Beginning our “Outstanding Veterans” series is Major Richard “Dick” Winters, commander of Easy Company of the 2nd battalion, 506th parachute infantry regiment, part of the “Screaming Eagles” 101st Airborne Division. Genteel and respectful towards the men under his command, Winters would shape the lives of his soldiers in arms for eternity as he would shape the future of our nation.
Born January 21, 1918 in New Holland, Pennsylvania, Dick had a very average childhood alongside his parents Richard Sr. and Edith. In 1937 he was enrolled at Franklin and Marshall College, a private liberal arts university in Lancaster, Pennsylvania where he obtained a Bachelor of Science degree in the field of Economics. Following his graduation, in the summer of 1941 Winters enlisted in the United States Army. Marking the day in his journal, Winters wrote “I had no desire to get into the war,” but did so to fulfill the mandatory one year of service under the recently ratified Selective Training and Service Act of 1940 (America’s first peacetime conscription ordinance). Winters’s enlistment occurred a mere seven days after President Roosevelt signed the Service Extension Act of 1941 into law on August 18th; this addendum now mandated a period of 30 months of service for those drafted. Since Winters was a volunteer and not a draftee, his contract still fell under the 12 month period. This remained true until December 7th, 1941 when the Japanese attacked Pearl Harbor and the United States officially entered the war, upon which the number of draftees and the rules surrounding them both augmented.
In September of 1941, Winters began basic training at Camp Croft, South Carolina. His good nature and inspiring leadership capabilities resulted in the devotion of other trainees towards him; noticing this, officials of the camp recruited Winters as an instructor while the rest of his unit was deployed to Panama. In April of 1942, Winters was put forth as a contender to attend Officer Candidate School (OCS) at Fort Benning, Georgia. It was here Winters met fellow future officer and long-time friend, Lewis Nixon. At OCS, Winters decided to pursue paratrooper certification – a designation that had only recently become available with the creation of the Army’s new airborne forces. At the time of his graduation, Winters was commissioned as a second lieutenant and sent to complete more paratrooper training at Camp Toccoa, Georgia; after five weeks had passed, Winters was assigned to the 506th Parachute Infantry Regiment (PIC), Easy Company. As an experimental regiment, the 506th PIC saw a horde of brave volunteers who had qualified for paratrooper training. Such specified training included but was not limited to: parachute maintenance, how to exit an aircraft, landing techniques (ways to best prevent the breaking of legs), how to read the topography and geography of a landing zone, and of course as follows in the Army, rigorous physical exercise of the body. Of the 500 officers who underwent the training, only 148 (including Winters) actually completed it. In total, 1,800 of the initial class of 5,000 were deemed paratrooper material.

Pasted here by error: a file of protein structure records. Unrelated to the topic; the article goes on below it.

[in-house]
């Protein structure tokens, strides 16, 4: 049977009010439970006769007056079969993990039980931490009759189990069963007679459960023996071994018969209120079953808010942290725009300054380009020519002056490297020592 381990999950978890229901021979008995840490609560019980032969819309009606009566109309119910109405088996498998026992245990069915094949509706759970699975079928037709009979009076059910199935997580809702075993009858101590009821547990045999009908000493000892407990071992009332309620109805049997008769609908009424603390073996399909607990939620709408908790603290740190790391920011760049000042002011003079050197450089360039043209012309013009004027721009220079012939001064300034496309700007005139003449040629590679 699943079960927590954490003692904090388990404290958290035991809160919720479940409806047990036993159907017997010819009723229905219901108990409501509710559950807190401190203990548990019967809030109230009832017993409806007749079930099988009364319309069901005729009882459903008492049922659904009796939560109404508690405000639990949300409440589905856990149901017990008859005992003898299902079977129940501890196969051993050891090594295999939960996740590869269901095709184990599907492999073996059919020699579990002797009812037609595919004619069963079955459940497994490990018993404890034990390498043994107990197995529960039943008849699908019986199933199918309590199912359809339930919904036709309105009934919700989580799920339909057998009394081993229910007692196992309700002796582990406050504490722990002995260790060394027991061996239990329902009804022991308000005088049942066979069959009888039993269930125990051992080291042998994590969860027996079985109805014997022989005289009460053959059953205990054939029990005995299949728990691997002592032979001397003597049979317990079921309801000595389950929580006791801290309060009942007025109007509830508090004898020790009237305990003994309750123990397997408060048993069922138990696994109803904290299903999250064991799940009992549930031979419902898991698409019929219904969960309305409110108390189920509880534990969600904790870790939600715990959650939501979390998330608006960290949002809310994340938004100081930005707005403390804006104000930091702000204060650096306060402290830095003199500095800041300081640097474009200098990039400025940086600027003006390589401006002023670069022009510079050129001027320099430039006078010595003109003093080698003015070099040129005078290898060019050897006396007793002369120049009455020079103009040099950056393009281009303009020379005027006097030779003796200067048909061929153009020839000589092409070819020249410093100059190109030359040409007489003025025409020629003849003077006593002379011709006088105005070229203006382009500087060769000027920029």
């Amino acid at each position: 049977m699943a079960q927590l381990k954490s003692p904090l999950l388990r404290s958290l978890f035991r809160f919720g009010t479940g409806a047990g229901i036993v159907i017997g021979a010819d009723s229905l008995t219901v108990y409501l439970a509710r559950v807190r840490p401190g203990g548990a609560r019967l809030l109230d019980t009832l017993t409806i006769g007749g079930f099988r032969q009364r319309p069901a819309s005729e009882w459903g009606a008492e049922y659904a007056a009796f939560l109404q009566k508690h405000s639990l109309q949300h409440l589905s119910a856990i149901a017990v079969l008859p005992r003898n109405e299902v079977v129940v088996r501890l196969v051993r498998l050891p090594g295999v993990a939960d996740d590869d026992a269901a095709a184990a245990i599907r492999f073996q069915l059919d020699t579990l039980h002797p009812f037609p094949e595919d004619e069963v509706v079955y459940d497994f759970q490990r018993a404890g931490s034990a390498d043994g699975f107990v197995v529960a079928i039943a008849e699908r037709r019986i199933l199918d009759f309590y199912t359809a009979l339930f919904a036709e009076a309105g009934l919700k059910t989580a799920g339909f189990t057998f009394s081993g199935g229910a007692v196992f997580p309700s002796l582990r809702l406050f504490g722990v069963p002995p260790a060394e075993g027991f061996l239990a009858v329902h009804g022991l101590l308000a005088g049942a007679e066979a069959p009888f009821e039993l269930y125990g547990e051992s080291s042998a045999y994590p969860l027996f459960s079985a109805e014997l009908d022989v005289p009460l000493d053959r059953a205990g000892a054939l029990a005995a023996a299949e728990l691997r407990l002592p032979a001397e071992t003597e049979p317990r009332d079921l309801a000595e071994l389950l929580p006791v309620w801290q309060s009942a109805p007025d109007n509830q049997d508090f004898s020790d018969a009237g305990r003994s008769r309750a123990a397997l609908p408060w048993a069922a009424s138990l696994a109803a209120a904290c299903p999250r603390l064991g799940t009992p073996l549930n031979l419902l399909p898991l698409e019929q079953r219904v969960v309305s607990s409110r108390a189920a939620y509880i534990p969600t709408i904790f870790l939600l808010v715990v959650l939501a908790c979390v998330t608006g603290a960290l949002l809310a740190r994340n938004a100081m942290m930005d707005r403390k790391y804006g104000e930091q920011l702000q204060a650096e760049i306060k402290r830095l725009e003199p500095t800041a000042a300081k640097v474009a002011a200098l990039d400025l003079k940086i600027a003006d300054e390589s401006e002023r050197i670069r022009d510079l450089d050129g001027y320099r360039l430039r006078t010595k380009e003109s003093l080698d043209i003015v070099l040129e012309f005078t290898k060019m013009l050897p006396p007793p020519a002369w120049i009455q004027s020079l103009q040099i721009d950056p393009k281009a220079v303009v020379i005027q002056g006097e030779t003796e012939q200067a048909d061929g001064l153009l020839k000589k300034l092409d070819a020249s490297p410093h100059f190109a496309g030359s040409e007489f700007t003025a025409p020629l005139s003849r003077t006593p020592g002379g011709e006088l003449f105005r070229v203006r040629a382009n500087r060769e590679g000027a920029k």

In September of 1943, the 506th PIR arrived in Liverpool to join Major General William Lee’s company – the 101st Airborne. Exhaustive, continuous training then began for Winters and the 506th in preparation for the Allied invasion of Europe. First Lieutenant Herbert Sobel, who was the commanding officer of the 506th, had a tumultuous relationship with Winters during their sojourn in England. The other men of the company admired Winters for his jovial and modest attitude – Sobel believed Winters would use this affection to his advantage and usurp him from his commanding position, though this was not Winters’ aim. Winters did doubt Sobel’s ability to effectively lead the company in battle – a fear which other men in the company shared. Sobel attempted to have Winters court-martialed twice, but was unsuccessful on both occasions. So devoted were the men of the 506th to Winters that many complained of the unfair treatment of Winters by Sobel and delivered ultimatums that Sobel be replaced or they would surrender their stripes to the regimental commander of the unit, Colonel Robert Sink. Though not impressed by this display, going so far as to actually demote and reassign some of these men, Sink did transfer Sobel to a new charge, being replaced by First Lieutenant Thomas Meehan. With Sobel gone, this “band of brothers” was now stronger than ever.